To my nineteen year-old self: the pressure's on again in college. No, taking a year to live in Cambodia will not ruin your chances of finding a good guy. In fact, it will actually bring a pretty great guy into your life. Crazy, I know. Just go.

To my twenty-one year-old self: yes, you've known since the beginning. He's the one. It's okay to let yourself sink in. To be seen. To be scared. To say that out loud. And to move forward.

To my twenty-five year-old self (who is celebrating this very day): You're great. You're doing this. And I am proud of you. Keep that guy. Give him a hug. He's pretty much the best thing that has ever happened to you. Expect growth and anticipate hardship. Be intentional about finding reasons to laugh. Or make up reasons. Because this one "wild and precious life" has been enriched by your best friend, roommate, and husband. You two are going to be great because you talk, you feel, you compromise, you laugh, and you experience all of this together.

To fifty more.

Tuesday, May 7, 2013

Green Bouncy Ball

I work at an elementary school as a para. I'm like a teacher's assistant. But really, I spend the majority of my day with two non-vebal, autistic, kindergarteners: Trenton and Devon.

Because my friends are a bit behind their kindergarten classmates, we spend a lot of our day waiting. Waiting for the rest of the class to get ready for P.E.
Waiting for the bathroom to be available.
Waiting for them to finish eating lunch.
Waiting for Devon to catch up.
Waiting for them to put toys away.

We move at a different pace.
We follow our own schedule.
We have a lot of quality down-time.

And it was in this down-time recently that I looked around the kindergarten classroom and recognized just how much this job has changed me.

As several co-workers have noted, my reflexes have adapted enormously because my friend, Trenton is a runner. I'm practically a super hero now. A year ago, I would've joked: "I don't do kids." I now have a kid-friendly vocabulary and a whole slew of 6 year-old conflict resolution tools in my back pocket. Whereas before I would have preferred the company of adults, coffee, and good conversation, I'm much more likely to be found on a playground or amongst children. I've learned that instead of dishing out reprimands, it's best to ask questions. Kids know that what they just did was totally wrong. I'm well-versed in the fine arts of shoe-tying, nose-wiping, diaper-changing, and lunchroom monitoring. I'm more patient. More sensitive. More compassionate. More kid-friendly, in general.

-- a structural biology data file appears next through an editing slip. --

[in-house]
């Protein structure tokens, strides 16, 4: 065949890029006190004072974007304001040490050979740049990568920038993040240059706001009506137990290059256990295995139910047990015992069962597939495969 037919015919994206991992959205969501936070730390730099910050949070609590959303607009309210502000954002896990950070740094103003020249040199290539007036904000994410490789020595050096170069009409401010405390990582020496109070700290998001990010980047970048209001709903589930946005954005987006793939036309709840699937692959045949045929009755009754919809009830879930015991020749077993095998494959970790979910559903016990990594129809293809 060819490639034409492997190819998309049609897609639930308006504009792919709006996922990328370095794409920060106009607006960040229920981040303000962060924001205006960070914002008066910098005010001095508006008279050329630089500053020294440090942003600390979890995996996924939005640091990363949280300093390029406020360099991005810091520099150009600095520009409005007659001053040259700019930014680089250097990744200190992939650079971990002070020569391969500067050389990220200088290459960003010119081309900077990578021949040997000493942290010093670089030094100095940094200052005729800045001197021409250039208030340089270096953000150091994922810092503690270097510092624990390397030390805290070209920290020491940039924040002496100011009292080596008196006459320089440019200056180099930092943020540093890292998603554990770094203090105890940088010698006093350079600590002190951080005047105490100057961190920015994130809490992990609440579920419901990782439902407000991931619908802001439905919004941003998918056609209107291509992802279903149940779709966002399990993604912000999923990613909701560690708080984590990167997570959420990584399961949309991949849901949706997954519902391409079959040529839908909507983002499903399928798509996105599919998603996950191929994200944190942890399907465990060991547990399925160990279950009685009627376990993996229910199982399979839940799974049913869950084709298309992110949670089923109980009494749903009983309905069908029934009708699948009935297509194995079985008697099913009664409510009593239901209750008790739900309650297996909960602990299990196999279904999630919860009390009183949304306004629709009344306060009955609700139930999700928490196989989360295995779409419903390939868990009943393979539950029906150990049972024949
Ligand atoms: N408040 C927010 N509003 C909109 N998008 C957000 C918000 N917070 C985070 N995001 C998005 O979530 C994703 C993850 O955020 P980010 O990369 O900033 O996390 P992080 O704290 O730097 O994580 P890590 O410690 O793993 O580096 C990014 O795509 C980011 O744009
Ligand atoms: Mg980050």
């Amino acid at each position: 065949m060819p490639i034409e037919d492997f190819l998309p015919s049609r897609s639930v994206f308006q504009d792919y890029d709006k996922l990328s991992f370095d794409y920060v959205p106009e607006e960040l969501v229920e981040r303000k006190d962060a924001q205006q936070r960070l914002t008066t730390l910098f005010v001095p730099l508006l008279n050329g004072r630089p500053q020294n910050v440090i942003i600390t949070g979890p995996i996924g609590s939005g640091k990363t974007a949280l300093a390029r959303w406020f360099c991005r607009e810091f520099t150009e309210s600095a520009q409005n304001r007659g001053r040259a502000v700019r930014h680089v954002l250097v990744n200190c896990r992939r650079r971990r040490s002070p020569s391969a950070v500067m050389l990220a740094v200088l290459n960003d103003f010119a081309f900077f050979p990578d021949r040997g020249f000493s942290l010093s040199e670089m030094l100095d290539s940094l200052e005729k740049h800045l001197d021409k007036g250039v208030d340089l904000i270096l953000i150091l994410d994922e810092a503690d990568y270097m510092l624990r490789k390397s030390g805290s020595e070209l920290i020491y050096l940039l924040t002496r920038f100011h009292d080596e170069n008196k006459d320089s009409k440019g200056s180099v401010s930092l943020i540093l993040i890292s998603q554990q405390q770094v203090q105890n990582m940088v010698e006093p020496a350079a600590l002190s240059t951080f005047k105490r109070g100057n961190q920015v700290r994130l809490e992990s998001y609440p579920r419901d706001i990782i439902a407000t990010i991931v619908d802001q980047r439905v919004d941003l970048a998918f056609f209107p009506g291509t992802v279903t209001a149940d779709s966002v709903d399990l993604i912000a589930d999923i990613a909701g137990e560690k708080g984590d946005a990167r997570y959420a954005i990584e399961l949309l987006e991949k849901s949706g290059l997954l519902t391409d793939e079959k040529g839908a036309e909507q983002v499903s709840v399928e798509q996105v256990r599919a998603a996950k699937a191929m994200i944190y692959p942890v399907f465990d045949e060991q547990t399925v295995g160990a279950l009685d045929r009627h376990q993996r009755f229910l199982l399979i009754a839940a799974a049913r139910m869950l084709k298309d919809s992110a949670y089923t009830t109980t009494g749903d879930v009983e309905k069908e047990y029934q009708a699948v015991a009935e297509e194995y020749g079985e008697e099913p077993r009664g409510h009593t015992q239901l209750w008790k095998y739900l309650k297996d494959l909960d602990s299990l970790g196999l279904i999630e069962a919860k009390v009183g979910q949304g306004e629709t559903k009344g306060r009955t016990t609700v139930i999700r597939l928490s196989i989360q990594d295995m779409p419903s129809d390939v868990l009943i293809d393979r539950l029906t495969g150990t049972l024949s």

This job has changed me, but so have these kids.

I can't help but wonder where these little kids will end up. Will Trenton ever have a friend? Will Devon learn to generate individual thoughts and not only repeat everything I say? Will Ava grow up to be a mean girl? Some kids I need not wonder about. Joshua will go to Harvard and study physics. Mary will graduate valedictorian. Jenny will always be the beauty that people love to hate. Nelly will grow disinterested in her brilliant red hair and dye it some awful other color. Eli will dance his way into the hearts of some "So You Think You Can Dance?" judges and be an instant winner. I hope that Erica finds herself a simple farm and brings people joy. I hope that Uriah never recovers from his speech impediment, because it absolutely melts my heart.

How I wish so much good for these young souls. Especially Trenton.

Last week, I took him for his break while the other students did math. We walked to another room where he gets to pick between a mini-tramp or a big bouncy ball. This day it was the bouncy ball. He hit the ball. Pushed it against the wall. He smiled. He led me by the hand to be nearer to him. He sat me down to sit atop of the bouncy ball and climbed on my lap.

"Bow" he said, looking me straight in the eyes.
"Bounce?" I asked.
"Bow," he confirmed.

He threw his arms around my neck and held on tight. He giggled and I giggled. What began as a slightly giddy moment turned viral and Trenton let out shrieks of joy as we bounced up and down on that green bouncy ball. Rarely do I manage to match what Trenton needs with precisely the right response and it breaks my heart. But in that moment, as we bounced together on that green bouncy ball, I knew I got it. I knew he was getting precisely what he needed. His laughter soaked into my bones. And his breath warmed my skin. It was one of those euphoric moments that even as it's happening you know it's holy. That you'll remember it for the rest of your life. 

Much like this experience.
Thirteen days left.

Wishing them the best.